10 Unobvious Things That Can Happen If You Bite Your Nails

Written by Indrani Karmakar  • 

Biting nails is one of the most common bad habits. Did you know about 30% of the global population gnaw on their nails and the skin around their fingers? Ask them, and they will tell you how it is a coping mechanism for stress, boredom, and a need for physical distraction. Unfortunately, this habit is not harmless. It can affect your skin, teeth, and even your digestive system. In this article, we have listed some of the negative health consequences you may face if you don’t rid yourself of this terrible habit. Read on to know them all!

1. It Can Harm Your Teeth

It Can Harm Your Teeth
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Nail biting may cause a lot of damage to your gums and teeth. Even though your teeth are far more durable than your nails, this could happen. If you grind your teeth and bite your nails too often, you risk chipping or cracking your teeth. It can also cause teeth to become loose and fall out of the gums.

2. It May Lead To Bad Breath

It May Lead To Bad Breath
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Even with regular hand washing, it’s next to impossible to get rid of all the bacteria and food debris under our nails. Nail biting facilitates the entry of microorganisms hiding under the nails into the mouth. Bad breath and gum disease can be caused by bacteria that lurk in the mouth and multiply there.

3. It May Cause Digestive Problems

It May Cause Digestive Problems
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Nail biting is not just terrible for the teeth and gums. It can also spread germs to other parts of the body, including the digestive tract. Infections in the digestive tract brought on by these microorganisms are a common cause of stomach cramps and loose stools.

4. It May Lower Your Immunity

It May Lower Your Immunity
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The risk of getting an infection is raised when you bite your nails. Some people bite their nails without even realizing it until it’s too late. That makes them more likely to come into contact with pathogens like the flu and virus.

5. It May Cause Breakouts

It May Cause Breakouts
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Wart-causing viruses can enter the body through tiny cuts in the skin surrounding the nails, which can be caused by biting them. The virus may spread from hands to face by contact or by chewing the nails. This can cause warts on the face, especially in the lip area.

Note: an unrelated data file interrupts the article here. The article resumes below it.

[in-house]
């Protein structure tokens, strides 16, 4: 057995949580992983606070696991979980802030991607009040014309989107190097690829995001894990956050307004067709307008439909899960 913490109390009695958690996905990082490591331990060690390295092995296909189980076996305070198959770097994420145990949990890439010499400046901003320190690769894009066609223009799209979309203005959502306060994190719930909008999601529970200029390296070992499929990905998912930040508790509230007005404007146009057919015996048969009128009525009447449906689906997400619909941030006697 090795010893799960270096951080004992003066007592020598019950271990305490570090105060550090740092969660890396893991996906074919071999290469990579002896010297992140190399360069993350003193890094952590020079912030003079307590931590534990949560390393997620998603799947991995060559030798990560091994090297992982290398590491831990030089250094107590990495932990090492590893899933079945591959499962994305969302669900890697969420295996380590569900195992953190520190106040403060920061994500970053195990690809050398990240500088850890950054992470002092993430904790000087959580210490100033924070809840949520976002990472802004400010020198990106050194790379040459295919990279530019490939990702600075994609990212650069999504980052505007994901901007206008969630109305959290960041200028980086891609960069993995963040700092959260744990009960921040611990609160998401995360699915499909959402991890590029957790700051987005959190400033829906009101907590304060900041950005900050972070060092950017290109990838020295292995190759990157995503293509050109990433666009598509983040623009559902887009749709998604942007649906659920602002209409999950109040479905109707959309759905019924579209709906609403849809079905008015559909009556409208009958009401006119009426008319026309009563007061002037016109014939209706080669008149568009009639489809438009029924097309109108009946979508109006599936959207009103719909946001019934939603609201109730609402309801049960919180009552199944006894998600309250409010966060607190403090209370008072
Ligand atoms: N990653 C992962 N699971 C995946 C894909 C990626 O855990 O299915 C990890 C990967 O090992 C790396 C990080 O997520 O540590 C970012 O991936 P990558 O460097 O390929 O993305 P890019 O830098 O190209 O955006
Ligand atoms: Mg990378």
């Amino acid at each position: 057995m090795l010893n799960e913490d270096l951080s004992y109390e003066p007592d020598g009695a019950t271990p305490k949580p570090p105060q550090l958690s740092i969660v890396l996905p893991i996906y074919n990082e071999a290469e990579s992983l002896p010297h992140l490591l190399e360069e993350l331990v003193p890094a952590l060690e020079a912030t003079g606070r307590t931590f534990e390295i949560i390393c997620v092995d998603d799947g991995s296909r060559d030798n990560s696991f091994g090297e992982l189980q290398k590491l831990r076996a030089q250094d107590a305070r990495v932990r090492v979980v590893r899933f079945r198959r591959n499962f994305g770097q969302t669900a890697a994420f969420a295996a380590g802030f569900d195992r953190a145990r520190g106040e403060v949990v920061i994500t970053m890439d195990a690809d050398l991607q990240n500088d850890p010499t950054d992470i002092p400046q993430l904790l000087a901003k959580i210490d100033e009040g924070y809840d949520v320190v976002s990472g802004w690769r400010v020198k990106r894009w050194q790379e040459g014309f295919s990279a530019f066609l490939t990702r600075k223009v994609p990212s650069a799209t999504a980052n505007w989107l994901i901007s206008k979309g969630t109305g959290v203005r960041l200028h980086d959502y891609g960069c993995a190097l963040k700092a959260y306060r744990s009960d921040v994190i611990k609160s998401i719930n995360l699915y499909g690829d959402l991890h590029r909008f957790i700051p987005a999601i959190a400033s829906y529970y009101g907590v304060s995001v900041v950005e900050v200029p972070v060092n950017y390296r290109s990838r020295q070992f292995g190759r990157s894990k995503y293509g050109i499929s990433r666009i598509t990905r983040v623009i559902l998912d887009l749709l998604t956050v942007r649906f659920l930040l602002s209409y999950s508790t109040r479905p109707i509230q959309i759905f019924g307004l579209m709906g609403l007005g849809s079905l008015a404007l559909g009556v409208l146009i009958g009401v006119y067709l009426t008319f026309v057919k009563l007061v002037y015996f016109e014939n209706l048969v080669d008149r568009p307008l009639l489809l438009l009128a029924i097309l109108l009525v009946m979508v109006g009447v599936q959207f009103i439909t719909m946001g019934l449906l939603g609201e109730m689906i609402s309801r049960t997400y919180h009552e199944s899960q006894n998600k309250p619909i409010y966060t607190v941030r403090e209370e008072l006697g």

6. It May Cause A Headache

It May Cause A Headache
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Nail biters are more likely to experience bruxism or the involuntary grinding of teeth. Those who suffer from bruxism may feel headaches, facial discomfort, muscular tension, and jaw pain.

7. It May Lead To Skin Infection

It May Lead To Skin Infection
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If you bite off a large enough chunk, the sensitive skin under your nail will be exposed, making it vulnerable to the many germs and diseases that live in your mouth. There are germs in everyone’s mouths, therefore it’s easy to contract several diseases by putting your fingers near your mouth. Paronychia is one of the most frequent types of infection, and it manifests with swelling, redness, discomfort, and pus-filled lumps in the affected area. That infection has the potential to linger for weeks. The most prevalent cause of paronychia is biting the cuticles, the small crescents, or the skin that surrounds the nail bed.

8. It May Cause Skin Inflammation

It May Cause Skin Inflammation
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Your saliva has the chemical makeup to metabolize lipids and other dietary components. While that does help your digestion, biting and licking fingers frequently might cause irritation to your fingertips. This is like how licking your lips may lead to cracked skin.

9. It May Lead To Cuticle Ingrowth

It May Lead To Cuticle Ingrowth
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A generative layer, known as the “matrix,” can be found under your fingernails. This layer serves as a type of bed from which all of your nail cells emerge. Nail abnormalities and persistent ingrown nails can result from damage to the nail matrix, which can be caused by nail biting or infections connected to biting nails.

10. It May Cause Herpetic Whitlow

It May Cause Herpetic Whitlow
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Oral herpes can spread to the fingers, and around 40% of individuals who gnaw on their nails have it. The most common symptom is a severe burning or tingling in the affected fingers, followed by fever. Sores packed with fluid or blood may appear following a week or two, prolonging your discomfort for an additional two weeks.

It’s not easy to break the habit of biting your nails, but there are things you can do, like covering the tips of your fingers or clicking a pen. Bitter-tasting nail paints are available to deter people from chewing their nails. Can you think of any additional negative outcomes associated with nail-biting? How can you keep yourself from chewing your nails all the time? Let us know in the comments section!


1. Art of Prevention: The importance of tackling the nail-biting habit, NCBI
2. Bruxism: A Literature Review, NCBI
3. Paronychia, NCBI
4. Herpetic Whitlow, NCBI

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